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March 26, 1960


JAMA. 1960;172(13):1393-1394. doi:10.1001/jama.1960.03020130051014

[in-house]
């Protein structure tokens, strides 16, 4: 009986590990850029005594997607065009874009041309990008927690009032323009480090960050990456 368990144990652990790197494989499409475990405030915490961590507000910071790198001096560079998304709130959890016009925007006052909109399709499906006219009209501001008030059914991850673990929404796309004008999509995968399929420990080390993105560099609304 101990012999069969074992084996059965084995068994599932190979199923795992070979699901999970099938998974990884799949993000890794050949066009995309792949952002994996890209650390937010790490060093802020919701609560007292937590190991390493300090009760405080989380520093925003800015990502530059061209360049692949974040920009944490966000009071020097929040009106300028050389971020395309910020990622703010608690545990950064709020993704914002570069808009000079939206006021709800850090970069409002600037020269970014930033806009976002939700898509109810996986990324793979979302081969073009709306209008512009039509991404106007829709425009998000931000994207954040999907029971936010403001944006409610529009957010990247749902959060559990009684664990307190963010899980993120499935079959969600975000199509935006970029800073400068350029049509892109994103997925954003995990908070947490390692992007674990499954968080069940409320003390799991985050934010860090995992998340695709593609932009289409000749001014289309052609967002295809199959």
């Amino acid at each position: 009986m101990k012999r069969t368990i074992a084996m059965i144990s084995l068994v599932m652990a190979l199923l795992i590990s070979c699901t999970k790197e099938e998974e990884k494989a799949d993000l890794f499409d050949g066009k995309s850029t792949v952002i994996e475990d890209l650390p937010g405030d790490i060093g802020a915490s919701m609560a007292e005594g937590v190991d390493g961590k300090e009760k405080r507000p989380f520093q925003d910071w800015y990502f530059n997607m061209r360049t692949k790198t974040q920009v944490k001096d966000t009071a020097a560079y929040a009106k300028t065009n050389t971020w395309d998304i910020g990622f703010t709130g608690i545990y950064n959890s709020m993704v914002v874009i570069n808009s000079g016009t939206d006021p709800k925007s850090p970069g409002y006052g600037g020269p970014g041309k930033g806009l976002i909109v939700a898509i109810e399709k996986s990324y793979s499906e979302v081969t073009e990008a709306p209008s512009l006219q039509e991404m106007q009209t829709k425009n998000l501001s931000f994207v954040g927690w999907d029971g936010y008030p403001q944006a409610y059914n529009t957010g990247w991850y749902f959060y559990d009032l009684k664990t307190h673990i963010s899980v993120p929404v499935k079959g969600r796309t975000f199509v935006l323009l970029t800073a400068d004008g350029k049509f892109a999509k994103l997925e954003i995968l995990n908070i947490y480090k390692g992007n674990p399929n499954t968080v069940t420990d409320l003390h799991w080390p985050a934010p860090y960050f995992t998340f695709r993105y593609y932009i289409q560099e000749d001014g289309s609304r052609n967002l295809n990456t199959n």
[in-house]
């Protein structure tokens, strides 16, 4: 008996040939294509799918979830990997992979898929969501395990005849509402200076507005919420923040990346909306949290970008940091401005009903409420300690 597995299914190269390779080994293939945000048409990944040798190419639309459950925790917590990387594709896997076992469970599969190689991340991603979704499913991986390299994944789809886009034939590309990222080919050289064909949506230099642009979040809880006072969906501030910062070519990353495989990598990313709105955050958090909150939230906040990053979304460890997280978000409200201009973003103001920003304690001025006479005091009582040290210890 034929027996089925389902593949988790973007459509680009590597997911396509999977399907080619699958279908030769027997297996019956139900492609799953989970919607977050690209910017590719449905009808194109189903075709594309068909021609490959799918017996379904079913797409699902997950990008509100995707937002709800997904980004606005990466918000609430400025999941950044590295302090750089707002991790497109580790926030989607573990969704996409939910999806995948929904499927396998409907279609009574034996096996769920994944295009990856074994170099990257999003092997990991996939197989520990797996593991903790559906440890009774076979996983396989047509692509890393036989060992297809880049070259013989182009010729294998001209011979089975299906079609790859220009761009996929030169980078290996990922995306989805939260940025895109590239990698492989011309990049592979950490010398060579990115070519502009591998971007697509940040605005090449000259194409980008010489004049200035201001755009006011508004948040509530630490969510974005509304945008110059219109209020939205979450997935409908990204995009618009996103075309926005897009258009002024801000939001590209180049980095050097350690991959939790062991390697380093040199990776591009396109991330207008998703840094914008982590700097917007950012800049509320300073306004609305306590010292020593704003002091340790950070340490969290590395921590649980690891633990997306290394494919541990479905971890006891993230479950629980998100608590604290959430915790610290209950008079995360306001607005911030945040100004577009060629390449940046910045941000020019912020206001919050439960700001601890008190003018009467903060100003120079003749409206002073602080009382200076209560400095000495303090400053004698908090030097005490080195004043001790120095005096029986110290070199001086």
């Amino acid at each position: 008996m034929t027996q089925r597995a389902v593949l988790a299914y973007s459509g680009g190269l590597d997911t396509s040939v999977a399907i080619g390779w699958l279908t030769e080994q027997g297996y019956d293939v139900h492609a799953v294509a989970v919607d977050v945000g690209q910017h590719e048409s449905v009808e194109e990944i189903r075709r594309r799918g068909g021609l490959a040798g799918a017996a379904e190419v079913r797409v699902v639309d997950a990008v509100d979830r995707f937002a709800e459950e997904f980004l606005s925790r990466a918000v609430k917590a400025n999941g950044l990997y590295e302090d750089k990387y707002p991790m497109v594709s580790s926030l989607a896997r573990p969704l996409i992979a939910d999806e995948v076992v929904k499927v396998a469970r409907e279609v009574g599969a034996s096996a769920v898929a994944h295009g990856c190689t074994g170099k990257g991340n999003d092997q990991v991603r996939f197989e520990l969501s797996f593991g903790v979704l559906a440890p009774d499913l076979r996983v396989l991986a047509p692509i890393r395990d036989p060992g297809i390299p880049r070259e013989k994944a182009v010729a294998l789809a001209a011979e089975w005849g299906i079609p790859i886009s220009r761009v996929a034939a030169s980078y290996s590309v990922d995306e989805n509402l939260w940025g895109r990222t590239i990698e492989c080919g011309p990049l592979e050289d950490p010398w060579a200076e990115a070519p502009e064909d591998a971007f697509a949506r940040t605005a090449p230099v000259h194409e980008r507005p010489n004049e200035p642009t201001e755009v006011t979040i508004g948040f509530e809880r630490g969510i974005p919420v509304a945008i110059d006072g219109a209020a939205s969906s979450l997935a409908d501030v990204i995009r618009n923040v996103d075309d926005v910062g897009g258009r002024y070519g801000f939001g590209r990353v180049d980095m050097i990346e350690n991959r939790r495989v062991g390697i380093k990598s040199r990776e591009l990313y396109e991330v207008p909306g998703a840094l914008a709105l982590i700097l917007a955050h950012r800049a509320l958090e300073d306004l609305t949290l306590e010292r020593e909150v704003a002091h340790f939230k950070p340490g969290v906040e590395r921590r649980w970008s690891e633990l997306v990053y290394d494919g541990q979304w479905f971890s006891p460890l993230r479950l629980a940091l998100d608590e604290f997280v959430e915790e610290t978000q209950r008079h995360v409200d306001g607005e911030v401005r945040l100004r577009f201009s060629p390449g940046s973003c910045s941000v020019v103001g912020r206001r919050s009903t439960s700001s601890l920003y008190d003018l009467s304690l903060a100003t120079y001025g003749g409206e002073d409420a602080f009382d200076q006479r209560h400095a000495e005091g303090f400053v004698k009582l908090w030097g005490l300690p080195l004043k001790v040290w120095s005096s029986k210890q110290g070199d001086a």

Venice, Milan, Verona, and Padua, the ancient cities of northern Italy, are famous not only for their beauty but also for their great achievements in the past. Currently they are delightful centers for tourism and historical studies. Padua claims the lion's share of medieval and Renaissance heritage, particularly in the evolution of medicine and anatomy. The University of Padua was outstanding in the emancipation of science from medieval fetters and was noteworthy for its zealous protection of freedom of thought. Venice, the most brilliant commercial city in the world during the 15th century, has lost none of its fascination for the 1960 tourist, even though it appears to be as busy as Times Square on New Year's Eve, with as high a percentage of American faces. Milan is the 20th-century commercial center that is the proud possessor of Leonardo da Vinci's "Last Supper,' 'painted in the master's own medium, on

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